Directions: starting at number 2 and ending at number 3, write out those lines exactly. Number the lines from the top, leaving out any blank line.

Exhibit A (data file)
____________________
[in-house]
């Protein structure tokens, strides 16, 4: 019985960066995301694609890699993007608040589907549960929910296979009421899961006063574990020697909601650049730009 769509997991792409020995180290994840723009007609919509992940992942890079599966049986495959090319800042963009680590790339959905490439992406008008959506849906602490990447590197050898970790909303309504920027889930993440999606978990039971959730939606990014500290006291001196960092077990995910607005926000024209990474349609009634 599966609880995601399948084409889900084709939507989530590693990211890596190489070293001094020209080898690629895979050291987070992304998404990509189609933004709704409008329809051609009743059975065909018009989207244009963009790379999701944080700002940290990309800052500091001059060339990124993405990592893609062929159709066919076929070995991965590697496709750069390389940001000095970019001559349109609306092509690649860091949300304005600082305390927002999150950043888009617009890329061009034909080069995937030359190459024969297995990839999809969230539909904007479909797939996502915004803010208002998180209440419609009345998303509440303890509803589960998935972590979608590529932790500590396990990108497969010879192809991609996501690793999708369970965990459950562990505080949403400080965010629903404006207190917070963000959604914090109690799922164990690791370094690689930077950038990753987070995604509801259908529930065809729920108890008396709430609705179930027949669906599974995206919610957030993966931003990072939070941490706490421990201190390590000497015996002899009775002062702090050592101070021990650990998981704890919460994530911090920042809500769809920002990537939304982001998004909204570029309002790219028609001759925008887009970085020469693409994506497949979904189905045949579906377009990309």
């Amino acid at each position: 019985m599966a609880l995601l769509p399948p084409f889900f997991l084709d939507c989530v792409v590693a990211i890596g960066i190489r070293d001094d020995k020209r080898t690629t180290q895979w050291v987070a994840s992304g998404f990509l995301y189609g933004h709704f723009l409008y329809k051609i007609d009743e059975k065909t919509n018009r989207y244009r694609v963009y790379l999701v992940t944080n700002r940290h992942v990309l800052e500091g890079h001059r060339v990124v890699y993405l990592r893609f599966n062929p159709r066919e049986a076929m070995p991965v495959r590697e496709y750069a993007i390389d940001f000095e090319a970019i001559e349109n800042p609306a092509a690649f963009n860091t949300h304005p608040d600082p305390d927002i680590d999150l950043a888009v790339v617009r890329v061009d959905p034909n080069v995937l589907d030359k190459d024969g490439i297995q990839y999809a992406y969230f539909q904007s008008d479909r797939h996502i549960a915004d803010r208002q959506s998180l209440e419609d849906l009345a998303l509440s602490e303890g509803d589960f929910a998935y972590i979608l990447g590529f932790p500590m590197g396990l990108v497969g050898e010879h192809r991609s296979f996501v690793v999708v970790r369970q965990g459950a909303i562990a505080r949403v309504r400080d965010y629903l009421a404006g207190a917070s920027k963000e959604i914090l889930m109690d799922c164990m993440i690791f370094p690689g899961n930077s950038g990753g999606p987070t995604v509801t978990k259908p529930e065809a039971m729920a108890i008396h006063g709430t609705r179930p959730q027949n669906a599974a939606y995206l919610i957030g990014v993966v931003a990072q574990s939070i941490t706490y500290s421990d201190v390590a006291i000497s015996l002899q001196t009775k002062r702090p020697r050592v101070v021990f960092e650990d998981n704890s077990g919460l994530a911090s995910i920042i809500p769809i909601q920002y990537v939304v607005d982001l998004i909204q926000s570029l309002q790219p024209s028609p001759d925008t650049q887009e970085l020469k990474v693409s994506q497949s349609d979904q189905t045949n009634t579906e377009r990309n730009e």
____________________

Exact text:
């Protein structure tokens, strides 16, 4: 019985960066995301694609890699993007608040589907549960929910296979009421899961006063574990020697909601650049730009 769509997991792409020995180290994840723009007609919509992940992942890079599966049986495959090319800042963009680590790339959905490439992406008008959506849906602490990447590197050898970790909303309504920027889930993440999606978990039971959730939606990014500290006291001196960092077990995910607005926000024209990474349609009634 599966609880995601399948084409889900084709939507989530590693990211890596190489070293001094020209080898690629895979050291987070992304998404990509189609933004709704409008329809051609009743059975065909018009989207244009963009790379999701944080700002940290990309800052500091001059060339990124993405990592893609062929159709066919076929070995991965590697496709750069390389940001000095970019001559349109609306092509690649860091949300304005600082305390927002999150950043888009617009890329061009034909080069995937030359190459024969297995990839999809969230539909904007479909797939996502915004803010208002998180209440419609009345998303509440303890509803589960998935972590979608590529932790500590396990990108497969010879192809991609996501690793999708369970965990459950562990505080949403400080965010629903404006207190917070963000959604914090109690799922164990690791370094690689930077950038990753987070995604509801259908529930065809729920108890008396709430609705179930027949669906599974995206919610957030993966931003990072939070941490706490421990201190390590000497015996002899009775002062702090050592101070021990650990998981704890919460994530911090920042809500769809920002990537939304982001998004909204570029309002790219028609001759925008887009970085020469693409994506497949979904189905045949579906377009990309």
């Amino acid at each position: 019985m599966a609880l995601l769509p399948p084409f889900f997991l084709d939507c989530v792409v590693a990211i890596g960066i190489r070293d001094d020995k020209r080898t690629t180290q895979w050291v987070a994840s992304g998404f990509l995301y189609g933004h709704f723009l409008y329809k051609i007609d009743e059975k065909t919509n018009r989207y244009r694609v963009y790379l999701v992940t944080n700002r940290h992942v990309l800052e500091g890079h001059r060339v990124v890699y993405l990592r893609f599966n062929p159709r066919e049986a076929m070995p991965v495959r590697e496709y750069a993007i390389d940001f000095e090319a970019i001559e349109n800042p609306a092509a690649f963009n860091t949300h304005p608040d600082p305390d927002i680590d999150l950043a888009v790339v617009r890329v061009d959905p034909n080069v995937l589907d030359k190459d024969g490439i297995q990839y999809a992406y969230f539909q904007s008008d479909r797939h996502i549960a915004d803010r208002q959506s998180l209440e419609d849906l009345a998303l509440s602490e303890g509803d589960f929910a998935y972590i979608l990447g590529f932790p500590m590197g396990l990108v497969g050898e010879h192809r991609s296979f996501v690793v999708v970790r369970q965990g459950a909303i562990a505080r949403v309504r400080d965010y629903l009421a404006g207190a917070s920027k963000e959604i914090l889930m109690d799922c164990m993440i690791f370094p690689g899961n930077s950038g990753g999606p987070t995604v509801t978990k259908p529930e065809a039971m729920a108890i008396h006063g709430t609705r179930p959730q027949n669906a599974a939606y995206l919610i957030g990014v993966v931003a990072q574990s939070i941490t706490y500290s421990d201190v390590a006291i000497s015996l002899q001196t009775k002062r702090p020697r050592v101070v021990f960092e650990d998981n704890s077990g919460l994530a911090s995910i920042i809500p769809i909601q920002y990537v939304v607005d982001l998004i909204q926000s570029l309002q790219p024209s028609p001759d925008t650049q887009e970085l020469k990474v693409s994506q497949s349609d979904q189905t045949n009634t579906e377009r990309n730009e």